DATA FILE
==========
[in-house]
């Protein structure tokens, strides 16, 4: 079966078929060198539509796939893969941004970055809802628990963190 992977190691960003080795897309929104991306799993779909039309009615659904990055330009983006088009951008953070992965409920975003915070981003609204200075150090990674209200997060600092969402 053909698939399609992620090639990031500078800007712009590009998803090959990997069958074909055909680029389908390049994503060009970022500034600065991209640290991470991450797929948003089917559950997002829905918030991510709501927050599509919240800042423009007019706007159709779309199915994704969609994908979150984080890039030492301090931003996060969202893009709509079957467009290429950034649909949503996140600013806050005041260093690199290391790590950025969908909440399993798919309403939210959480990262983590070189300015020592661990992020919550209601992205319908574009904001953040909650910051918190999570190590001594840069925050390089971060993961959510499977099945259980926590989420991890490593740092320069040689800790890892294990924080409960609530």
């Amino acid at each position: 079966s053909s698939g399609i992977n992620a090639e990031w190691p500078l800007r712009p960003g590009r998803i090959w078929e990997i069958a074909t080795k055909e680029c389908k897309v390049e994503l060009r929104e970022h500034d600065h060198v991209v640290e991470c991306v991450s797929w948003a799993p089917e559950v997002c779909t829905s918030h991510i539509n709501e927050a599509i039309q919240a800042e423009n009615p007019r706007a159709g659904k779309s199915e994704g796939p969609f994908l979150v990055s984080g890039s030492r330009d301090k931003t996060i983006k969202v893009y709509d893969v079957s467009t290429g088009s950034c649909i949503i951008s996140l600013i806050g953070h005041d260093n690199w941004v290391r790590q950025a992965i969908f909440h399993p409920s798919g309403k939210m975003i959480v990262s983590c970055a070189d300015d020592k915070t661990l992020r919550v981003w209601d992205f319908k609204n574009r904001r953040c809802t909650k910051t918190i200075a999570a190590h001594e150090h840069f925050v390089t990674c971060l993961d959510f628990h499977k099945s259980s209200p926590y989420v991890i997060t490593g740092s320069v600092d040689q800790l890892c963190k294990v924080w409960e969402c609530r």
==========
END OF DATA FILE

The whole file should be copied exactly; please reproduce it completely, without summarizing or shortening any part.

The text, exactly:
[in-house]
């Protein structure tokens, strides 16, 4: 079966078929060198539509796939893969941004970055809802628990963190 992977190691960003080795897309929104991306799993779909039309009615659904990055330009983006088009951008953070992965409920975003915070981003609204200075150090990674209200997060600092969402 053909698939399609992620090639990031500078800007712009590009998803090959990997069958074909055909680029389908390049994503060009970022500034600065991209640290991470991450797929948003089917559950997002829905918030991510709501927050599509919240800042423009007019706007159709779309199915994704969609994908979150984080890039030492301090931003996060969202893009709509079957467009290429950034649909949503996140600013806050005041260093690199290391790590950025969908909440399993798919309403939210959480990262983590070189300015020592661990992020919550209601992205319908574009904001953040909650910051918190999570190590001594840069925050390089971060993961959510499977099945259980926590989420991890490593740092320069040689800790890892294990924080409960609530």
């Amino acid at each position: 079966s053909s698939g399609i992977n992620a090639e990031w190691p500078l800007r712009p960003g590009r998803i090959w078929e990997i069958a074909t080795k055909e680029c389908k897309v390049e994503l060009r929104e970022h500034d600065h060198v991209v640290e991470c991306v991450s797929w948003a799993p089917e559950v997002c779909t829905s918030h991510i539509n709501e927050a599509i039309q919240a800042e423009n009615p007019r706007a159709g659904k779309s199915e994704g796939p969609f994908l979150v990055s984080g890039s030492r330009d301090k931003t996060i983006k969202v893009y709509d893969v079957s467009t290429g088009s950034c649909i949503i951008s996140l600013i806050g953070h005041d260093n690199w941004v290391r790590q950025a992965i969908f909440h399993p409920s798919g309403k939210m975003i959480v990262s983590c970055a070189d300015d020592k915070t661990l992020r919550v981003w209601d992205f319908k609204n574009r904001r953040c809802t909650k910051t918190i200075a999570a190590h001594e150090h840069f925050v390089t990674c971060l993961d959510f628990h499977k099945s259980s209200p926590y989420v991890i997060t490593g740092s320069v600092d040689q800790l890892c963190k294990v924080w409960e969402c609530r």